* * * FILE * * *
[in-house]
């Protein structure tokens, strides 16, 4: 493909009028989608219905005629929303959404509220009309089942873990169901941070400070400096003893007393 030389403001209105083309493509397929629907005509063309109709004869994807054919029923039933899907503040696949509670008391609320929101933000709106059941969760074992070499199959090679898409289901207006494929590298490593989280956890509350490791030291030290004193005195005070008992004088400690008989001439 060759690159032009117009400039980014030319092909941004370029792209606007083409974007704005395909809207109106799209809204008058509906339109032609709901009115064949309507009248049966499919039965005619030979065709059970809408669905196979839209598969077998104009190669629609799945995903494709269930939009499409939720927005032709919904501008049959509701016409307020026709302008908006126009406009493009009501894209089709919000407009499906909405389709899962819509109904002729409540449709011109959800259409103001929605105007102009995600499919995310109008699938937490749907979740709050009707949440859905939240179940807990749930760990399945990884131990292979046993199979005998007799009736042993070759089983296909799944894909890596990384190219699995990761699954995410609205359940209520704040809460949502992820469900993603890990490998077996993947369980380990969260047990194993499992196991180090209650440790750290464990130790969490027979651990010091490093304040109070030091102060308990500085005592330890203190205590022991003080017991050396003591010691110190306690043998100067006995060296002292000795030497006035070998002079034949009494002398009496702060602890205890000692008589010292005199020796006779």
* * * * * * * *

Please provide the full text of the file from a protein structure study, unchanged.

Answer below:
[in-house]
């Protein structure tokens, strides 16, 4: 493909009028989608219905005629929303959404509220009309089942873990169901941070400070400096003893007393 030389403001209105083309493509397929629907005509063309109709004869994807054919029923039933899907503040696949509670008391609320929101933000709106059941969760074992070499199959090679898409289901207006494929590298490593989280956890509350490791030291030290004193005195005070008992004088400690008989001439 060759690159032009117009400039980014030319092909941004370029792209606007083409974007704005395909809207109106799209809204008058509906339109032609709901009115064949309507009248049966499919039965005619030979065709059970809408669905196979839209598969077998104009190669629609799945995903494709269930939009499409939720927005032709919904501008049959509701016409307020026709302008908006126009406009493009009501894209089709919000407009499906909405389709899962819509109904002729409540449709011109959800259409103001929605105007102009995600499919995310109008699938937490749907979740709050009707949440859905939240179940807990749930760990399945990884131990292979046993199979005998007799009736042993070759089983296909799944894909890596990384190219699995990761699954995410609205359940209520704040809460949502992820469900993603890990490998077996993947369980380990969260047990194993499992196991180090209650440790750290464990130790969490027979651990010091490093304040109070030091102060308990500085005592330890203190205590022991003080017991050396003591010691110190306690043998100067006995060296002292000795030497006035070998002079034949009494002398009496702060602890205890000692008589010292005199020796006779």